GOOD

The Craziest Way to Fight Developers Trying to Seize Your Home

The tricky legalities of economic development become even trickier when you try to seize the home of a martial arts champion.



Dan Lewis, author of the daily newsletter Now I Know (“Learn Something New Every Day, By Email”) joins us Wednesdays with surprising facts about the world of business.

In 2005, the United States Supreme Court heard the case of Kelo v. City of New London. The city was attempting to use its powers under the Fifth Amendment to take (with compensation) the homes of Suzette Kelo, the plaintiff, and others and turn their land into an economic development area—much of which would be owned by the Pfizer Corporation. In a controversial 5-4 ruling, the Supreme Court held in favor of the city.


In 2004, when local developers in Chongqing, China came for the house of Yang Wu and his wife, Wu Ping, they, like Ms. Kelo, refused to move. But unlike Ms. Kelo, the Chinese couple came up with a much more aggressive solution: break into their condemned house and refuse to leave.

With their power and water cut off and their house surrounded on all sides by a 10-meter-deep man-made dry moat, Yang and Wu needed to do the seemingly impossible to prevent demolition. Yang, a local martial arts champion, built a staircase to their home using his nunchucks—and acted as one-man security team over the disputed home. Wu (pictured here) took to the airwaves, becoming a local television celebrity by shedding light on the couple’s battle against the government and developers.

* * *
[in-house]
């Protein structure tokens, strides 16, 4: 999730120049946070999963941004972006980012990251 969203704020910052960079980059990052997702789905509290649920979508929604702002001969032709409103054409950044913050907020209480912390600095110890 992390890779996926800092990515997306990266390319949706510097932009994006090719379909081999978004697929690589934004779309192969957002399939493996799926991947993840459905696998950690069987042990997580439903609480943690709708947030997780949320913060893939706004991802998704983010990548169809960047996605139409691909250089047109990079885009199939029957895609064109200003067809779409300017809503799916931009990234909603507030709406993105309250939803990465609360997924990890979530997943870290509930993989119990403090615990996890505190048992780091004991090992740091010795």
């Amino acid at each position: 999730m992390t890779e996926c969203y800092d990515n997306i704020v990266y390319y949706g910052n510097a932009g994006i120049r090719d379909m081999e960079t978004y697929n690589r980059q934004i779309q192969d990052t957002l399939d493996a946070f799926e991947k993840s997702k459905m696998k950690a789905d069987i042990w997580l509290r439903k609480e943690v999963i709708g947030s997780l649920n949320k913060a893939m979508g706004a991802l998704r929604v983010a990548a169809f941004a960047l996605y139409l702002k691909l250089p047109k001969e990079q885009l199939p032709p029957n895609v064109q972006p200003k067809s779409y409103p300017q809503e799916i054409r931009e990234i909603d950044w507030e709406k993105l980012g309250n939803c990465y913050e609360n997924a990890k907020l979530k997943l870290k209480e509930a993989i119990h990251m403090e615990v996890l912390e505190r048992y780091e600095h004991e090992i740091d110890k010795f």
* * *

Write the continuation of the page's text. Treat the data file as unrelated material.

After a three-year struggle, the couple settled with the developers. The couple received a new apartment in downtown Chongqing and an undisclosed lump sum payment, exceeding the equivalent of $500,000. The home, pictured above and here, was demolished in 2007.

Bonus fact: While Suzette Kelo lost at the Supreme Court, she probably got the last laugh. The city of New London paid $442,000 for her house, and the developer of the would-be “economic development area” ended up running out of money. The area in question is now abandoned.

To subscribe to Dan’s daily email Now I Know, click here. You can also follow him on Twitter.

Photo courtesy of Dan Lewis.

Articles

McDonalds sells a lot of coffee. Over a billion cups a year, to be exact. All that coffee leads to a lot of productive mornings, but it also leads to a lot of waste. Each year, millions of pounds of coffee chaff (the skin of the coffee beans that comes off during roasting) ends up getting turned into mulch. Some coffee chaff just gets burned, leading to an increase in CO2.

Now, that chaff is going to get turned into car parts. Ford is incorporating coffee chaff from McDonalds coffee into the headlamps of some cars. Ford has been using plastic and talc to make its headlamps, but this new process will reduce the reliance on talc, a non-renewable mineral. The chaff is heated to high temperatures under low oxygen and mixed with plastic and other additives. The bioplastic can then be formed into shapes.

Keep Reading Show less

For over 20 years, our country has perceived itself as more divided than united, and it's not getting better. Right after the 2016 election, a poll conducted by Gallup found that 77% of Americans felt the country was divided on the most important values, a record high.

The percentage of Americans who agree that we disagree got higher. During the 2018 mid-term elections, a poll conducted by NBC News/Wall Street Journal found that 80% of Americans felt the nation was "mainly" or "totally" divided.

We head into the 2020 presidential election more divided than ever. A new poll from USA Today found that nine out of ten respondents felt it was important to do something about the conflict in our country. We can't keep on living like this forever.

Keep Reading Show less
via Honor Africans / Twitter

The problem with American Sign Language (ASL) is that over 500,000 people in the U.S. use it, but the country has over 330 million people.

So for those with hearing loss, the chances of coming into contact with someone who uses the language are rare. Especially outside of the deaf community.

Keep Reading Show less